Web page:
Adoption of cloud-based technology by top-tier organisations has been surprisingly low thus far, often being limited to third-party Software-as-a-Service (SaaS) applications. Until recently banks were reluctant to move all their sensitive data to the cloud due to compliance and security challenges. However, the maturity of the major cloud vendors has been increasing at an astounding rate and many organisations are starting to realise that a private cloud, when used correctly, can in fact offer greater levels of security than traditional on-premise infrastructure. Furthermore, traditionally conservative organisations are realising that to compete with the new challenger banks, they need to become fully digitalised and be able to make complex AI-driven decisions at a scale that would be unthinkable on-premise.
Rise of conversational banking
Voice assistants are being developed to handle banking functions; OCBC Bank recently partnered with Google to launch the first AI-powered voice banking in Singapore. This enables customers to discuss problems about bank services and gain help in real-time with increasingly accurate solutions.
The use of artificial intelligence to power these systems will allow call centres to direct calls more quickly and efficiently than ever before, while the technology can also calculate loan interests, plan future savings, and search for nearby bank branches or ATMs. 2019 is likely to see businesses continue to use AI technology to further develop new commerce interfaces, while the number of companies beginning to utilise voice assistants is set to increase as consumers become more at ease with the technology.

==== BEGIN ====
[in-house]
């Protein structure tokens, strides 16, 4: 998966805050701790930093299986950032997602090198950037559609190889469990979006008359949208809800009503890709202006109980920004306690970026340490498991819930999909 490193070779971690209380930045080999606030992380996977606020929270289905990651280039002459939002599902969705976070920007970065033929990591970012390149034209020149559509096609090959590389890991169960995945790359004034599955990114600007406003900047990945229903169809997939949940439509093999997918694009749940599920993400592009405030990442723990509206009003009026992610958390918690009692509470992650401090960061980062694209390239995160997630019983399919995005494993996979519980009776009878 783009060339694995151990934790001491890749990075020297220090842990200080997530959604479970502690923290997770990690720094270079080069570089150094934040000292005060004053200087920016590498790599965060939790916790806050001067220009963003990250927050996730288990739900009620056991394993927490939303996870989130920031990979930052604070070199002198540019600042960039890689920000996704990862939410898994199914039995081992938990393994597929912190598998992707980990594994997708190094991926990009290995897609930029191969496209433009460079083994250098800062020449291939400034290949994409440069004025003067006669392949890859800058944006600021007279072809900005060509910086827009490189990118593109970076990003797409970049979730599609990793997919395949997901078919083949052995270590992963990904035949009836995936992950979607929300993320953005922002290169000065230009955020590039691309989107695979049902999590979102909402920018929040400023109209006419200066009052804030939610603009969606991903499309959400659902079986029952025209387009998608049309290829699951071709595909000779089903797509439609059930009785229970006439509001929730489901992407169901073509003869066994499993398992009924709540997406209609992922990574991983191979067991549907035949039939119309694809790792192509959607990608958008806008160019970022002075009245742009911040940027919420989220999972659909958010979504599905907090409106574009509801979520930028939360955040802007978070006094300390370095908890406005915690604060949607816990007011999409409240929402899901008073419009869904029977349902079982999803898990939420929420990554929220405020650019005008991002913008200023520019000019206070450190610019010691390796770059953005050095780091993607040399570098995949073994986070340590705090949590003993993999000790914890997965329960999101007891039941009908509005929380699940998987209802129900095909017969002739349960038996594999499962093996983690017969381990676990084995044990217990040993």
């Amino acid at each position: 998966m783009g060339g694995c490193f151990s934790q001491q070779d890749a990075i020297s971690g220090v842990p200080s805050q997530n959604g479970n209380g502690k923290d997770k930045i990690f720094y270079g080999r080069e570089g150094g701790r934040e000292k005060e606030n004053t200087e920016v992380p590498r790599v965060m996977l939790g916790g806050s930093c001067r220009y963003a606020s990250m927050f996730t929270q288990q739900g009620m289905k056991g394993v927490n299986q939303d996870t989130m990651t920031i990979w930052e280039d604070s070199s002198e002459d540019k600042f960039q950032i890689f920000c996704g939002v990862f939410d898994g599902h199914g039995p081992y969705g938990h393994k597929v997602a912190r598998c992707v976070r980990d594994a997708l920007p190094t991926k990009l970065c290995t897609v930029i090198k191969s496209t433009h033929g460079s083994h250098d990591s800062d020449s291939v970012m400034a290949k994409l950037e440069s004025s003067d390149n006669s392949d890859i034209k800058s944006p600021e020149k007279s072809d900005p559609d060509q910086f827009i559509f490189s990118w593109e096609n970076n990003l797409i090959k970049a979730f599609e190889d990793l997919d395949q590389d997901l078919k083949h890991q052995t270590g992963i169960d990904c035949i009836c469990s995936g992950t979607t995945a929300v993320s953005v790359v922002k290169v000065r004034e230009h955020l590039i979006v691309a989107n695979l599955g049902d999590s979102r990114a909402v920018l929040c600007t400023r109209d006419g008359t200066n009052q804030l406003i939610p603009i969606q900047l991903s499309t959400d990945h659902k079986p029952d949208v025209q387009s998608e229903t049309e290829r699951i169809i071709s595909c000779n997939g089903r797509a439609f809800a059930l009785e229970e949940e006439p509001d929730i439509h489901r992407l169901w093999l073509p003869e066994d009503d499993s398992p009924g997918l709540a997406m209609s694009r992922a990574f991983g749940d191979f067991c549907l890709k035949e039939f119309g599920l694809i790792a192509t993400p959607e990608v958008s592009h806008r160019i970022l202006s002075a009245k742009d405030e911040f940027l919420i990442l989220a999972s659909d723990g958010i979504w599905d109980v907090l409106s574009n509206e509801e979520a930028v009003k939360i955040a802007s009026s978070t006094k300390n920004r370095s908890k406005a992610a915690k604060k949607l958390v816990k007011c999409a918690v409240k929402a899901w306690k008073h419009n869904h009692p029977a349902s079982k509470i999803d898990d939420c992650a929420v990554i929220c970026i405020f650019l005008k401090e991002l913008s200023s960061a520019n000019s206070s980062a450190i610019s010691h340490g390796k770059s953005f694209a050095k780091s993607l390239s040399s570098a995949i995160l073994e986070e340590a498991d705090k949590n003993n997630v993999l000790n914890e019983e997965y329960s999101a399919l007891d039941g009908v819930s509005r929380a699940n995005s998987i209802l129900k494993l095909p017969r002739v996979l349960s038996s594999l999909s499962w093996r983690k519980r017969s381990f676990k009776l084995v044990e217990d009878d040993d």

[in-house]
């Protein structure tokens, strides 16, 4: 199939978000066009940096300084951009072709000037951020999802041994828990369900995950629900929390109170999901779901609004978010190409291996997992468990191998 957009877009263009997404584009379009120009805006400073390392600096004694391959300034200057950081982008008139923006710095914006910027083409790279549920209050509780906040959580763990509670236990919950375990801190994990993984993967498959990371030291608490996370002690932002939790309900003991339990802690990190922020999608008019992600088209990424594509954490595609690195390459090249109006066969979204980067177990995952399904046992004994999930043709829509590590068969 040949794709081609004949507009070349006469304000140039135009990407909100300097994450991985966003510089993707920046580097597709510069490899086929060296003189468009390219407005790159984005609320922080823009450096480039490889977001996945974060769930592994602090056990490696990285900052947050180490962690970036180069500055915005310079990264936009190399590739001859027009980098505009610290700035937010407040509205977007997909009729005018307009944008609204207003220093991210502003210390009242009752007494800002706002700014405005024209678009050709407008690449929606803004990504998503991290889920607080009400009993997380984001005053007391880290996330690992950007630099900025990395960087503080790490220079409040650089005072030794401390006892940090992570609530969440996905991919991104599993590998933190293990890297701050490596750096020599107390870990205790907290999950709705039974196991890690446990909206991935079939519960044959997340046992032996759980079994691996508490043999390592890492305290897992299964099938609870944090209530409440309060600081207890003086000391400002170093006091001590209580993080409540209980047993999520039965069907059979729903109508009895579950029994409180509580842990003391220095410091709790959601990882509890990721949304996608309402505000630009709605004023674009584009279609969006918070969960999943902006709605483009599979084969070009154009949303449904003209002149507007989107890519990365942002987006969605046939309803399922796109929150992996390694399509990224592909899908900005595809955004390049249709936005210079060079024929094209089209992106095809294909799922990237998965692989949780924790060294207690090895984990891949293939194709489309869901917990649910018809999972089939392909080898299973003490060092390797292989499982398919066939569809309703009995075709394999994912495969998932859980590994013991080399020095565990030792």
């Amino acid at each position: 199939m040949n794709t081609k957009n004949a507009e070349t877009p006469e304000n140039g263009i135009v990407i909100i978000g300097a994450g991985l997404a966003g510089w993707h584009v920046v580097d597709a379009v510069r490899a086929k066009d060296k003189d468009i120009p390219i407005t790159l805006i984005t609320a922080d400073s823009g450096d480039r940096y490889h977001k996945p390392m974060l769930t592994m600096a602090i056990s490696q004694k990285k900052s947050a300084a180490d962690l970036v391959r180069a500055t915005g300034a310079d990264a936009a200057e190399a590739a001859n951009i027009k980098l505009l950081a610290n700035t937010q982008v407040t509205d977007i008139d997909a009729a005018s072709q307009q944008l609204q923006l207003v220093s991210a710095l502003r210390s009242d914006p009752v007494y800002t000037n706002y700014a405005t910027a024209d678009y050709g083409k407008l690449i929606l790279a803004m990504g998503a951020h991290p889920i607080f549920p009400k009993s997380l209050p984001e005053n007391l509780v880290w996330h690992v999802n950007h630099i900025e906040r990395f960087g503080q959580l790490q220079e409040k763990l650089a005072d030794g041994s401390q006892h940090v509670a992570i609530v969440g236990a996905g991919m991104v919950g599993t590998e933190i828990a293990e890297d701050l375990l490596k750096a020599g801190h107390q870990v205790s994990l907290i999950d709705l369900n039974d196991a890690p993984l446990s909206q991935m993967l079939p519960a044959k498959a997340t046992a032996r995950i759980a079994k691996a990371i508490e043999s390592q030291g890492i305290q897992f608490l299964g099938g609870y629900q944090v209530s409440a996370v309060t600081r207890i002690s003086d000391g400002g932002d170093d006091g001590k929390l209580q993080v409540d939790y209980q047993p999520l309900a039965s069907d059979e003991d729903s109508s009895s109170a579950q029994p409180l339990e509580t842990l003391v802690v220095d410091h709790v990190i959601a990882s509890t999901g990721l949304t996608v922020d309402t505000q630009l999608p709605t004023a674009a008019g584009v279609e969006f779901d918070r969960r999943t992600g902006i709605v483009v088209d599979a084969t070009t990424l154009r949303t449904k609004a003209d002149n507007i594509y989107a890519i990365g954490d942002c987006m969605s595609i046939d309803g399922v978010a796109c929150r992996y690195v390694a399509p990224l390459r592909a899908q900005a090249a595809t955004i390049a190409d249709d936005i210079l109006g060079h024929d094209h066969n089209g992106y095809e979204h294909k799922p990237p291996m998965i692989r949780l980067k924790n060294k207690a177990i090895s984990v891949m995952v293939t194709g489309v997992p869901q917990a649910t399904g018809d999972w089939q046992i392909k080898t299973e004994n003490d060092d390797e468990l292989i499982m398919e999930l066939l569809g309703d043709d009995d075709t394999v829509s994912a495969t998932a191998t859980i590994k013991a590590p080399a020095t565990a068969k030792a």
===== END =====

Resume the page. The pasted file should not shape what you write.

New payment and security technologies
With the development of new digital payment solutions, as well as the rise of cryptocurrencies, individuals are increasingly using alternatives to traditional banking systems to transfer money more conveniently and efficiently. The widespread adoption of contactless cards has sped up transactions and contributed to a further decrease in the use of cash, while large banks will continue to push into real-time payments, letting more clients transfer money instantly.
Meanwhile, with banking increasingly being conducted online, FinTech has been challenged by cyber-attacks and security in general. The use of biometrics, such as fingerprint or iris identification, for faster and more secure authentication is increasingly being in-built to FinTech solutions and will become more widely adopted as more banks start to invest in the technology.
The rise of blockchain has been swift and 2019 will increasingly see the technology become integrated into existing banking systems. Blockchain facilitates the reduction of paperwork, since it updates the digital ledger in real-time while storing records. Consequently, wire and transfer fees have been decreased by using bitcoin, clearing settlements happen instantly, loans and credit applications can be accessed on the spot, and consumers have instant access to the funds they need and to the answers they require. With numerous companies rolling out pilot programmes in 2018, IBM predicts that 65 per cent of banks will have adopted blockchain technology by 2019.
2019 will see the FinTech industry continue to challenge established banks and financial services, with early adopters likely to see major gains in terms of innovation and better service provision. To keep up with consumers increasing demands, tech-based banking and more efficient digital finance solutions are becoming a necessity.